Public event

Strategic Trends 2017: Brexit, Trump and Putin – European security under changing parameters

In 2016, events such as “Brexit” and the election of Donald Trump in the US have shocked the liberal system, not only because of their specific impact on European and global order, but also because of the sudden speed with which these fundamental changes are occurring.

The Centre for International Security Policy (CISP) invites you to the presentation of “Strategic Trends 2017”, an annual publication of the Center for Security Studies at ETH Zurich. Christian Nünlist (“Rebuilding Trust Between East and West?), Daniel Keohane (“Brexit & European (In)Security”) and Jack Thompson (“No Short Storm – Looking Beyond Trump”) from the Center of Security Studies at ETH Zurich will offer early, but informed analyses on the current state and future direction of a very fluid Euro-Atlantic security system. Their short presentations will be followed by a panel discussion moderated by Wolfgang Ischinger and a Q&A session with the audience.

The Center for Security Studies has published the annual Strategic Trends since 2010. This is the first time they present the publication to a Berlin audience. The Strategic Trends series offers a concise analysis of major developments in world affairs, with a primary focus on international security. The most recent edition is available for download on the CSS website:

Christian Nünlist is a Senior Researcher at the Center of Security Studies (CSS) and head of its think tank team “Swiss and Euro-Atlantic Security”. He specializes in Swiss foreign and security policy, transatlantic relations, and multilateral diplomacy. He is co-editor and frequent author of the policy brief series “CSS Analysis in Security Policy”, which offers a focused discussion of current developments in international security and strategic affairs. In addition, he is the co-editor of the annual “Bulletin zur schweizerischen Sicherheitspolitik". Christian Nünlist studied History, International Relations, and International Law. He received his MA and his PhD from the University of Zurich. He is the co-editor of Cold War Maverick: France and NATO, 1946–1991 (2011), Globalizing de Gaulle (2010), Origins of European Security (2008), NATO in the 1960s (2007), and Aspects of NATO History (2006). His articles appeared in Cold War History, Journal of Transatlantic Studies, and International Relations.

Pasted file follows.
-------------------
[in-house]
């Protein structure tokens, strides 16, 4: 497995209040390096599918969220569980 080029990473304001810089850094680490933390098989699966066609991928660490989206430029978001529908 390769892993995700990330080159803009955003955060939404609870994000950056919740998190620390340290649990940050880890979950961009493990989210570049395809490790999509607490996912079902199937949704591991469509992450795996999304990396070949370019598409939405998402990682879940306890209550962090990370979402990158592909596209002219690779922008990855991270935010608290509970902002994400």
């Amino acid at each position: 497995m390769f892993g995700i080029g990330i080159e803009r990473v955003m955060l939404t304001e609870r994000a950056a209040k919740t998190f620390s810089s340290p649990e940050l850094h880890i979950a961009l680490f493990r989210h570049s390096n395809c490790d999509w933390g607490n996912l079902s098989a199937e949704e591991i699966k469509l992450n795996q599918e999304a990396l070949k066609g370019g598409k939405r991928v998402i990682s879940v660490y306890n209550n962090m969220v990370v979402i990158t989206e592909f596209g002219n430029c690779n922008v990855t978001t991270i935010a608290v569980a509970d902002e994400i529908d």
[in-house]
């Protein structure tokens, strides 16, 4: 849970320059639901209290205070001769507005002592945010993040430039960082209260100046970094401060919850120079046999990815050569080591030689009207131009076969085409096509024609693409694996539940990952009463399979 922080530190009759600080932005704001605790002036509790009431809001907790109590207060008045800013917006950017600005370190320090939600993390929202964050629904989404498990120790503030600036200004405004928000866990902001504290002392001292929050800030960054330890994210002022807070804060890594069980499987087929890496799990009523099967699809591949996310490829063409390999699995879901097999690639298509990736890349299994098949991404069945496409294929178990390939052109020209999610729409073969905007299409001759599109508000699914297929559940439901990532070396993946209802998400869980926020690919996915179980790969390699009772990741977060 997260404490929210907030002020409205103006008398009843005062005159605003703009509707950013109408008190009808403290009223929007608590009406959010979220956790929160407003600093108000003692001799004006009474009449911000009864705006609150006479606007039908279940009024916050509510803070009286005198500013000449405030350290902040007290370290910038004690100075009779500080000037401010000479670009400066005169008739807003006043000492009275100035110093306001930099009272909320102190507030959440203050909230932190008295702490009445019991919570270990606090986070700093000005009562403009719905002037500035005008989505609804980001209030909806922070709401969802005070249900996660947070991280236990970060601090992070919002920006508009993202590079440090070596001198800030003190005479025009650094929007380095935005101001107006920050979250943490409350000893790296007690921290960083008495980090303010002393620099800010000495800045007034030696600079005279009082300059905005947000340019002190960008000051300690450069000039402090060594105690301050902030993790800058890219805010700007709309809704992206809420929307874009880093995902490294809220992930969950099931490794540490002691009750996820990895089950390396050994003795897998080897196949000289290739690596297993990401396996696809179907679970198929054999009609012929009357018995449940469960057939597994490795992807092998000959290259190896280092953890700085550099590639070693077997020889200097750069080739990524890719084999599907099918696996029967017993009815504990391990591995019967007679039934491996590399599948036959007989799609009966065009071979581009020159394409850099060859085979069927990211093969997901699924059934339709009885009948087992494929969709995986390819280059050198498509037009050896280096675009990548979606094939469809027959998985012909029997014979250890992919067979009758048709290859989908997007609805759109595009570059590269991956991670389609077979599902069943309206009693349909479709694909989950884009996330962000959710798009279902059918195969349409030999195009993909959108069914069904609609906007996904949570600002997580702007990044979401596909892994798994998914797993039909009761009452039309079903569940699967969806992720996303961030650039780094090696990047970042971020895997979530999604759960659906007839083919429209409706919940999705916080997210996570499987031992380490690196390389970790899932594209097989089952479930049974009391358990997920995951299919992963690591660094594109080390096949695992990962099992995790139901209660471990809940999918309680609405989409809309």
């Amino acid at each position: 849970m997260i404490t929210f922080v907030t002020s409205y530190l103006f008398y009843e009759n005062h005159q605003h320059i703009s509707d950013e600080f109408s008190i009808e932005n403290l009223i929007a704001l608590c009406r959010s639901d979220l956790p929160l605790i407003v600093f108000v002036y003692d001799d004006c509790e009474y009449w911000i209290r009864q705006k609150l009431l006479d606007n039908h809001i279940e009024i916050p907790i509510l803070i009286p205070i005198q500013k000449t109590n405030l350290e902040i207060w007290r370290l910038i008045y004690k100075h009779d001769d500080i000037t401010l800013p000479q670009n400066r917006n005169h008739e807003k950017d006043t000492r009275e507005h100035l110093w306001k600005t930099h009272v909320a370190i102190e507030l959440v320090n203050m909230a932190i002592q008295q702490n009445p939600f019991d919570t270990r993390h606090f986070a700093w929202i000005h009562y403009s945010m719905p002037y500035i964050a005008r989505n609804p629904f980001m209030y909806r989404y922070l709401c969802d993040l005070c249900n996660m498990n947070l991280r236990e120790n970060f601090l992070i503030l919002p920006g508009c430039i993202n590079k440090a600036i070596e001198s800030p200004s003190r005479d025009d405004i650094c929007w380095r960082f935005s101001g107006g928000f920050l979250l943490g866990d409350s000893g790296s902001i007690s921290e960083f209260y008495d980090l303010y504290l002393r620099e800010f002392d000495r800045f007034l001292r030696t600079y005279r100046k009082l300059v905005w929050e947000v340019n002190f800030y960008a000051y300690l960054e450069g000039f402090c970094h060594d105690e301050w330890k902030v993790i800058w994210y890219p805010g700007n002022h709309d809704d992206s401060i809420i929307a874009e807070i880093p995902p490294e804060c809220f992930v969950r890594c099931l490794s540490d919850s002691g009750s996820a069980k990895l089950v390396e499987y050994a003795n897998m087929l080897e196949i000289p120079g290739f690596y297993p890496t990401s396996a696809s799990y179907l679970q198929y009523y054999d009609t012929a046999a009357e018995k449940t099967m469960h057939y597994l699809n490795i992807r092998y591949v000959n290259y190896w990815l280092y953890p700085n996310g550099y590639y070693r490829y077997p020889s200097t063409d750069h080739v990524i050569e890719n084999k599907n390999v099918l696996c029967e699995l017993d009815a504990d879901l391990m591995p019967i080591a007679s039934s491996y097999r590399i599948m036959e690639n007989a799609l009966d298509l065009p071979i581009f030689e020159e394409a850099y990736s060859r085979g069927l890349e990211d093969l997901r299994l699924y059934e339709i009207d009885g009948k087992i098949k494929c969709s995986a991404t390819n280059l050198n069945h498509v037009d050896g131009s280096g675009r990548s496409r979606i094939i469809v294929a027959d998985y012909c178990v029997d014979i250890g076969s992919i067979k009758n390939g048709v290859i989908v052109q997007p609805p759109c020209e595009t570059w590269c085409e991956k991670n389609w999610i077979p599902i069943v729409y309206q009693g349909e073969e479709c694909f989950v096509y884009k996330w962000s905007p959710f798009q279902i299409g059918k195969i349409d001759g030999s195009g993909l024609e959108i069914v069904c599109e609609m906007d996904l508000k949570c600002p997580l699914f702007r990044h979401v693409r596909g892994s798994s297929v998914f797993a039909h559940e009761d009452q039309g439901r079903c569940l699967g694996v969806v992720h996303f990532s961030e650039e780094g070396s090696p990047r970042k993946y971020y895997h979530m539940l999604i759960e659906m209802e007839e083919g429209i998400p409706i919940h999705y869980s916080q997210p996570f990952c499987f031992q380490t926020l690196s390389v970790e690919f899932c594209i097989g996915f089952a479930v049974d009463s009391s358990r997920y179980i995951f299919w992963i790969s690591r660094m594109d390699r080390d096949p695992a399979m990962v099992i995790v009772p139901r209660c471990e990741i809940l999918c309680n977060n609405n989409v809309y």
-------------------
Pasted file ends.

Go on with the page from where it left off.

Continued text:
Daniel Keohane is a Senior Researcher at the Center for Security Studies at ETH Zürich, where he works on national defense policies in Europe, EU military cooperation, and NATO. He also writes a monthly column for Carnegie Europe's Strategic Europe blog. He previously worked at the Foundation for International Relations (FRIDE) in Brussels and Madrid (2012-2015), the European Union Institute for Security Studies (EUISS) in Paris (2007-2012), the Centre for European Reform (CER) in London (2001-2007), the Institute for National Strategic Studies (INSS) at the National Defense University (NDU) in Washington DC (1999-2000), and the Aspen Institute in Berlin (1998). He holds a MA in International Relations from the Johns Hopkins University School of Advanced International Studies (SAIS Bologna/Washington), and a BA in History from Trinity College Dublin.

Jack Thompson is a Senior Researcher at the Center for Security Studies (CSS). He holds a PhD from the University of Cambridge, a MA from the Johns Hopkins University School of Advanced Studies, and a BA from the University of St. Thomas. Before joining CSS, he worked at universities and/or think tanks in Ireland, the United Kingdom, and the Netherlands. Jack Thompson’s research focuses on US foreign policy, with particular interest in grand strategy, political leadership, transatlantic relations, and partisan politics. His media work has included, among other venues, interviews with Bloomberg, BBC Wales, RTÉ, UTV Ireland, and Newstalk. He is co-editor, most recently, of Progressivism in America: Past, Present, and Future (2016).


Wolfgang Ischinger is Senior Professor for Security Policy and Diplomatic Practice at the Hertie School and Director of the school’s Centre for International Security Policy (CISP). He has been Chairman of the Munich Security Conference since 2008.

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